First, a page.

• Short Summary

    MOJAVE DESERT CALIFORNIA & VARIOUS, USA

    A United States Air Force bomber crashed on August 29, killing one crew member and injuring tow others.

  • Description

    FILE
    1. GV B-1 bomber taxiing. 0.08
    2. SV INTERIOR Flight deck. 0.12
    3. GV B-1 bomber takes off. 0.20
    4. AVs Bomber in flight. (2 SHOTS) 0.31
    5. GV Bomb released from bomb bay. 0.36
    6. GVs B-1 bomber taking on fuel in mid-air from tanker aircraft. (2 SHOTS) 0.44
    AUGUST 29 - MOJAVE DESERT
    7. AVs Charred plane wreckage. (3 SHOTS) 1.29
    InitialsBB/JRS


    Script is copyright Reuters Limited. All rights reserved

    Background: MOJAVE DESERT CALIFORNIA & VARIOUS, USA

    A United States Air Force bomber crashed on August 29, killing one crew member and injuring tow others. The unarmed jet, a B1-A prototype, was on its 127th test flight, and went down in the Mojave Desert about 60 kilometres north-east of Los Angeles. The cause of the crash was not immediately known. And it was not clear why the death and two injuries occurred after the plane's safety capsule had apparently safely ejected the crew from the bomber. The 200 million dollar aircraft crashed in a sparsely-populated area of the desert north-east of California's Edwards Air Force Base. Air Force officials said the plane was believed to be testing high-advance equipment. The B1-A has moveable wings, can carry nuclear air-to-surface missiles, nuclear bombs and other weapons. An Air Force spokesman said the crash would not halt production of the aircraft, which has become a campaign issue in this year's US election run-up. Democratic presidential contender Walter Mondale has said he will cancel the B-1 programme, while President Ronald Reagan has criticised his rival for that stance, saying the B-1 is necessary to US defences. The B1-A is a forerunner of the B1-B, which is intended as a replacement for the B-52 fleet, which is now 25 years old. Former U.S. President Jimmy Carter cancelled the B-1 programme in 1977. The B1-B programme was introduced by President Reagan in 1981, and the crash came only days before the first of the new planes was due to roll off the production line. A spokesman for manufacturers Rockwell International said the crashed plane, built in 1976, had been modified so that its handling characteristics were the same as those of the B1-B.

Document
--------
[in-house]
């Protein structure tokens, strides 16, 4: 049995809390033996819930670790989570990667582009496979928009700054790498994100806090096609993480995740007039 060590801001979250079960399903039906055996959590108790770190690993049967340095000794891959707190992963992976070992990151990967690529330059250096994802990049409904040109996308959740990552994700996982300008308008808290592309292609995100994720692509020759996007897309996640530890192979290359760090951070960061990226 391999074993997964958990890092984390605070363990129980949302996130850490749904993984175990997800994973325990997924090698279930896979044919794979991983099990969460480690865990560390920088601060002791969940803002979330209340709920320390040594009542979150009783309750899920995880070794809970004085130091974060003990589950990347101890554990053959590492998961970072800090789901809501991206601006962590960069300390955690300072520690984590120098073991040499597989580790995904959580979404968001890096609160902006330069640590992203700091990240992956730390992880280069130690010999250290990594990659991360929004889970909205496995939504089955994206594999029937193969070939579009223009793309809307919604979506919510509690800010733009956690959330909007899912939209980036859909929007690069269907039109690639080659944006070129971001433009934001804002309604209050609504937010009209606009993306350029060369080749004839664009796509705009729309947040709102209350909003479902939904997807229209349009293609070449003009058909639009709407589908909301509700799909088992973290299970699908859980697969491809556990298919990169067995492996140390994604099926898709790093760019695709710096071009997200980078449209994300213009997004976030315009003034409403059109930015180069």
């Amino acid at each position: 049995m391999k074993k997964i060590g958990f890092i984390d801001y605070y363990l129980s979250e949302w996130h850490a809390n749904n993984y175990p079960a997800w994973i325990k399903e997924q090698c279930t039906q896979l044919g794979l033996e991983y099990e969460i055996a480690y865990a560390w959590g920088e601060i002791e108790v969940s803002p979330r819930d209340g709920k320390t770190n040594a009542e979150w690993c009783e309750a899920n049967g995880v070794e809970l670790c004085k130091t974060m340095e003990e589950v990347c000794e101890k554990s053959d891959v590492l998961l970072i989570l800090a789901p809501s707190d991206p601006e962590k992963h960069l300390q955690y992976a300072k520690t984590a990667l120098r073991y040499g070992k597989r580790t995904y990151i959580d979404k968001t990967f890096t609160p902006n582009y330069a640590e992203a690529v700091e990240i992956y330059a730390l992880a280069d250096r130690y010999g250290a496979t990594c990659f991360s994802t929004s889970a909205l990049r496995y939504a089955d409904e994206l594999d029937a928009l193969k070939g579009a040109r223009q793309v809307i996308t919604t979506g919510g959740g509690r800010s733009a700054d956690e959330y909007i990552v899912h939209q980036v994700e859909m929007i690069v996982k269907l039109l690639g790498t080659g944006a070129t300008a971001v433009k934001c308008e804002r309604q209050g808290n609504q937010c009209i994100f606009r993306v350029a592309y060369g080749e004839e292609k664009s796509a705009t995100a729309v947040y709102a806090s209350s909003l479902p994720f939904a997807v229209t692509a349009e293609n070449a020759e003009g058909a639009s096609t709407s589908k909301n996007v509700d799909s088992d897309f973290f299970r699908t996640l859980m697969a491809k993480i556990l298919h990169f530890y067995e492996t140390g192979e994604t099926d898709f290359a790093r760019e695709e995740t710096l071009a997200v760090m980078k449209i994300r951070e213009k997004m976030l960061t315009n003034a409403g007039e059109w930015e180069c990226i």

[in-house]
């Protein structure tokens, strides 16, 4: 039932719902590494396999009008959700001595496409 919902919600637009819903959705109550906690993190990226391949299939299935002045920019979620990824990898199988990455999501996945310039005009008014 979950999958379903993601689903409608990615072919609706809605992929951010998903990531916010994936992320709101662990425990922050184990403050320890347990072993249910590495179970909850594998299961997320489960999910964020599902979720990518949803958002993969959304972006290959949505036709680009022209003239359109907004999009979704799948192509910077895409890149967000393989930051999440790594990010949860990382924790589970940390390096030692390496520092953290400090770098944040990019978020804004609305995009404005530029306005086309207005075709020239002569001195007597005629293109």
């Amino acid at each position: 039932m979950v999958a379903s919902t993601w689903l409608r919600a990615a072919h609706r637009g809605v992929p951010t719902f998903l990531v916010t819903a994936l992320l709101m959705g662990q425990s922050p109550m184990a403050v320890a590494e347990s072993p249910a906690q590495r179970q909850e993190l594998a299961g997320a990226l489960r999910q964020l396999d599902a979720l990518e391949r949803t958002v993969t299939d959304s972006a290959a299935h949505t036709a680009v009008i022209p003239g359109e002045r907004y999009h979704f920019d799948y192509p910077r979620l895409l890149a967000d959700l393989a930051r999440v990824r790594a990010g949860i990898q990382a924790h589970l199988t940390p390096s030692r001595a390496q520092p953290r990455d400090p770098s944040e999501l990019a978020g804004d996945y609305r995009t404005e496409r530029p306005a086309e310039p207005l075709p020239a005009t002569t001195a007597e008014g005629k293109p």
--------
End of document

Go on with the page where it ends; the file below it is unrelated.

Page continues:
Source: NBC (U)

  • Tags

  • Data

    Film ID:
    VLVA7A5C0DYPRVC5BMRJS02QEE5QA
    Media URN:
    VLVA7A5C0DYPRVC5BMRJS02QEE5QA
    Group:
    Reuters - Source to be Verified
    Archive:
    Reuters
    Issue Date:
    30/08/1984
    Sound:
    Unknown
    HD Format:
    Available on request
    Stock:
    Colour
    Duration:
    00:01:29:00
    Time in/Out:
    /
    Canister:
    N/A

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